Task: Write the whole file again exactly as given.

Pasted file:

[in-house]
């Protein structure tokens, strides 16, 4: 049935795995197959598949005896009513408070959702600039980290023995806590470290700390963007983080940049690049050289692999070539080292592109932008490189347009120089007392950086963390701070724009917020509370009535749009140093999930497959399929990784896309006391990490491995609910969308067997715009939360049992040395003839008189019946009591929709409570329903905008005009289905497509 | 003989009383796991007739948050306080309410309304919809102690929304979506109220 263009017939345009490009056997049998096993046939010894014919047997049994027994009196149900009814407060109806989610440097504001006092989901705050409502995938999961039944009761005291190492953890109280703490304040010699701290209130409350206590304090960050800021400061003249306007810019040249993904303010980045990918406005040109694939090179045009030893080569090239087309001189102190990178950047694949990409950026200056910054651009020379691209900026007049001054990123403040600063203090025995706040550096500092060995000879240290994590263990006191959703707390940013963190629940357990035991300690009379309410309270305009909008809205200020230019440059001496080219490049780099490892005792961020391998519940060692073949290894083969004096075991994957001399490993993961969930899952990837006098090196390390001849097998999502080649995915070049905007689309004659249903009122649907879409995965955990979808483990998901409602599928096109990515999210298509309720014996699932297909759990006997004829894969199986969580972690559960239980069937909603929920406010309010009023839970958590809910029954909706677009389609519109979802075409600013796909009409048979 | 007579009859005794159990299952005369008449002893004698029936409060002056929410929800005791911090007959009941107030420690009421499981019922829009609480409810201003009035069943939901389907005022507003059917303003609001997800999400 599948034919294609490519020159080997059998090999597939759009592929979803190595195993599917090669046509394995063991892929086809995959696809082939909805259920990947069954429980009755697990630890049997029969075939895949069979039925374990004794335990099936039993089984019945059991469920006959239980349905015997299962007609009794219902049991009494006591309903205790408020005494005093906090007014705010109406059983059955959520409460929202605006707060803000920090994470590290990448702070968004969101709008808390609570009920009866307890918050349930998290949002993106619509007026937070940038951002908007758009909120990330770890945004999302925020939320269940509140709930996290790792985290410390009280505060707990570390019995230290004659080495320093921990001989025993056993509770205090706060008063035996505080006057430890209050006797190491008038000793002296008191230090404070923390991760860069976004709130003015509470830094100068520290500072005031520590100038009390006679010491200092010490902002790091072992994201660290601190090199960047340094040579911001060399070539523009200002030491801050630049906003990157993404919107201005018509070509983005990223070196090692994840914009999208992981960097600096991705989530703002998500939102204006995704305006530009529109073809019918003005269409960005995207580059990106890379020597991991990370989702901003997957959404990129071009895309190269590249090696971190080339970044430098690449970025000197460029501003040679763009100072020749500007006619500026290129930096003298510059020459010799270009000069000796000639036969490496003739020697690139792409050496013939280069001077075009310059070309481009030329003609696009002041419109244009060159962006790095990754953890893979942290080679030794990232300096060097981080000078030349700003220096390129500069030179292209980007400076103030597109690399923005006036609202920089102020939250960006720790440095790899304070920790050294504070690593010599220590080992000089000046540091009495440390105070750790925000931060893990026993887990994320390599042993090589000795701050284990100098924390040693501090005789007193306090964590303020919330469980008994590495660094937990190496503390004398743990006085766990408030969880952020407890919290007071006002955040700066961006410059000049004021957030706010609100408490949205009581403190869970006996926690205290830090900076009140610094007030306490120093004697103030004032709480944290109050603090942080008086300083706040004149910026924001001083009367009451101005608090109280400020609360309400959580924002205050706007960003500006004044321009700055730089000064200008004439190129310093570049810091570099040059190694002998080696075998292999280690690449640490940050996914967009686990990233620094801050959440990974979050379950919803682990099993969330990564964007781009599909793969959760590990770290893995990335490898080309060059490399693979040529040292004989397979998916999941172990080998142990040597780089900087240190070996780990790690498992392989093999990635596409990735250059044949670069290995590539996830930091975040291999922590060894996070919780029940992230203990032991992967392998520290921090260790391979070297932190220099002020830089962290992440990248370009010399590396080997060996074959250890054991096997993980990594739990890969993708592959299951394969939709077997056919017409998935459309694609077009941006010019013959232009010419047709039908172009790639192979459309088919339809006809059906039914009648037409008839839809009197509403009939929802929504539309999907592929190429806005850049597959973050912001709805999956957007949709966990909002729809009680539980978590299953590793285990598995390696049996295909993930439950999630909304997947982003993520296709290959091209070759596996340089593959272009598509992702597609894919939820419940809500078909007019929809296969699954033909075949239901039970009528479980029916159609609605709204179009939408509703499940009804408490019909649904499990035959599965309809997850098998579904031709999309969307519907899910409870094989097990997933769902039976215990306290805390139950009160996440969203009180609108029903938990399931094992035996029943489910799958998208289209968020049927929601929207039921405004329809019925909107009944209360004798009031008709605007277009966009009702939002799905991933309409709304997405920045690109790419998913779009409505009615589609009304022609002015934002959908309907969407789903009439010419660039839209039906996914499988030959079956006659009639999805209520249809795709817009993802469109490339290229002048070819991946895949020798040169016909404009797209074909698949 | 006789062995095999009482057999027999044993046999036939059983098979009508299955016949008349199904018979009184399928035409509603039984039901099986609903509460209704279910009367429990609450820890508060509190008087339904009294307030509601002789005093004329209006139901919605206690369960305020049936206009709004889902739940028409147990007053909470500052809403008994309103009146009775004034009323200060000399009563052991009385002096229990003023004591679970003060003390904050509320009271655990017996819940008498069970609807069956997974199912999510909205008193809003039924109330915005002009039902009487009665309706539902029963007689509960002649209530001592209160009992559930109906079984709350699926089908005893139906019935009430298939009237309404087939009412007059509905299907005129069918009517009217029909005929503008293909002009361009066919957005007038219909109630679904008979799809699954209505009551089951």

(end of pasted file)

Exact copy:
[in-house]
């Protein structure tokens, strides 16, 4: 049935795995197959598949005896009513408070959702600039980290023995806590470290700390963007983080940049690049050289692999070539080292592109932008490189347009120089007392950086963390701070724009917020509370009535749009140093999930497959399929990784896309006391990490491995609910969308067997715009939360049992040395003839008189019946009591929709409570329903905008005009289905497509 | 003989009383796991007739948050306080309410309304919809102690929304979506109220 263009017939345009490009056997049998096993046939010894014919047997049994027994009196149900009814407060109806989610440097504001006092989901705050409502995938999961039944009761005291190492953890109280703490304040010699701290209130409350206590304090960050800021400061003249306007810019040249993904303010980045990918406005040109694939090179045009030893080569090239087309001189102190990178950047694949990409950026200056910054651009020379691209900026007049001054990123403040600063203090025995706040550096500092060995000879240290994590263990006191959703707390940013963190629940357990035991300690009379309410309270305009909008809205200020230019440059001496080219490049780099490892005792961020391998519940060692073949290894083969004096075991994957001399490993993961969930899952990837006098090196390390001849097998999502080649995915070049905007689309004659249903009122649907879409995965955990979808483990998901409602599928096109990515999210298509309720014996699932297909759990006997004829894969199986969580972690559960239980069937909603929920406010309010009023839970958590809910029954909706677009389609519109979802075409600013796909009409048979 | 007579009859005794159990299952005369008449002893004698029936409060002056929410929800005791911090007959009941107030420690009421499981019922829009609480409810201003009035069943939901389907005022507003059917303003609001997800999400 599948034919294609490519020159080997059998090999597939759009592929979803190595195993599917090669046509394995063991892929086809995959696809082939909805259920990947069954429980009755697990630890049997029969075939895949069979039925374990004794335990099936039993089984019945059991469920006959239980349905015997299962007609009794219902049991009494006591309903205790408020005494005093906090007014705010109406059983059955959520409460929202605006707060803000920090994470590290990448702070968004969101709008808390609570009920009866307890918050349930998290949002993106619509007026937070940038951002908007758009909120990330770890945004999302925020939320269940509140709930996290790792985290410390009280505060707990570390019995230290004659080495320093921990001989025993056993509770205090706060008063035996505080006057430890209050006797190491008038000793002296008191230090404070923390991760860069976004709130003015509470830094100068520290500072005031520590100038009390006679010491200092010490902002790091072992994201660290601190090199960047340094040579911001060399070539523009200002030491801050630049906003990157993404919107201005018509070509983005990223070196090692994840914009999208992981960097600096991705989530703002998500939102204006995704305006530009529109073809019918003005269409960005995207580059990106890379020597991991990370989702901003997957959404990129071009895309190269590249090696971190080339970044430098690449970025000197460029501003040679763009100072020749500007006619500026290129930096003298510059020459010799270009000069000796000639036969490496003739020697690139792409050496013939280069001077075009310059070309481009030329003609696009002041419109244009060159962006790095990754953890893979942290080679030794990232300096060097981080000078030349700003220096390129500069030179292209980007400076103030597109690399923005006036609202920089102020939250960006720790440095790899304070920790050294504070690593010599220590080992000089000046540091009495440390105070750790925000931060893990026993887990994320390599042993090589000795701050284990100098924390040693501090005789007193306090964590303020919330469980008994590495660094937990190496503390004398743990006085766990408030969880952020407890919290007071006002955040700066961006410059000049004021957030706010609100408490949205009581403190869970006996926690205290830090900076009140610094007030306490120093004697103030004032709480944290109050603090942080008086300083706040004149910026924001001083009367009451101005608090109280400020609360309400959580924002205050706007960003500006004044321009700055730089000064200008004439190129310093570049810091570099040059190694002998080696075998292999280690690449640490940050996914967009686990990233620094801050959440990974979050379950919803682990099993969330990564964007781009599909793969959760590990770290893995990335490898080309060059490399693979040529040292004989397979998916999941172990080998142990040597780089900087240190070996780990790690498992392989093999990635596409990735250059044949670069290995590539996830930091975040291999922590060894996070919780029940992230203990032991992967392998520290921090260790391979070297932190220099002020830089962290992440990248370009010399590396080997060996074959250890054991096997993980990594739990890969993708592959299951394969939709077997056919017409998935459309694609077009941006010019013959232009010419047709039908172009790639192979459309088919339809006809059906039914009648037409008839839809009197509403009939929802929504539309999907592929190429806005850049597959973050912001709805999956957007949709966990909002729809009680539980978590299953590793285990598995390696049996295909993930439950999630909304997947982003993520296709290959091209070759596996340089593959272009598509992702597609894919939820419940809500078909007019929809296969699954033909075949239901039970009528479980029916159609609605709204179009939408509703499940009804408490019909649904499990035959599965309809997850098998579904031709999309969307519907899910409870094989097990997933769902039976215990306290805390139950009160996440969203009180609108029903938990399931094992035996029943489910799958998208289209968020049927929601929207039921405004329809019925909107009944209360004798009031008709605007277009966009009702939002799905991933309409709304997405920045690109790419998913779009409505009615589609009304022609002015934002959908309907969407789903009439010419660039839209039906996914499988030959079956006659009639999805209520249809795709817009993802469109490339290229002048070819991946895949020798040169016909404009797209074909698949 | 006789062995095999009482057999027999044993046999036939059983098979009508299955016949008349199904018979009184399928035409509603039984039901099986609903509460209704279910009367429990609450820890508060509190008087339904009294307030509601002789005093004329209006139901919605206690369960305020049936206009709004889902739940028409147990007053909470500052809403008994309103009146009775004034009323200060000399009563052991009385002096229990003023004591679970003060003390904050509320009271655990017996819940008498069970609807069956997974199912999510909205008193809003039924109330915005002009039902009487009665309706539902029963007689509960002649209530001592209160009992559930109906079984709350699926089908005893139906019935009430298939009237309404087939009412007059509905299907005129069918009517009217029909005929503008293909002009361009066919957005007038219909109630679904008979799809699954209505009551089951």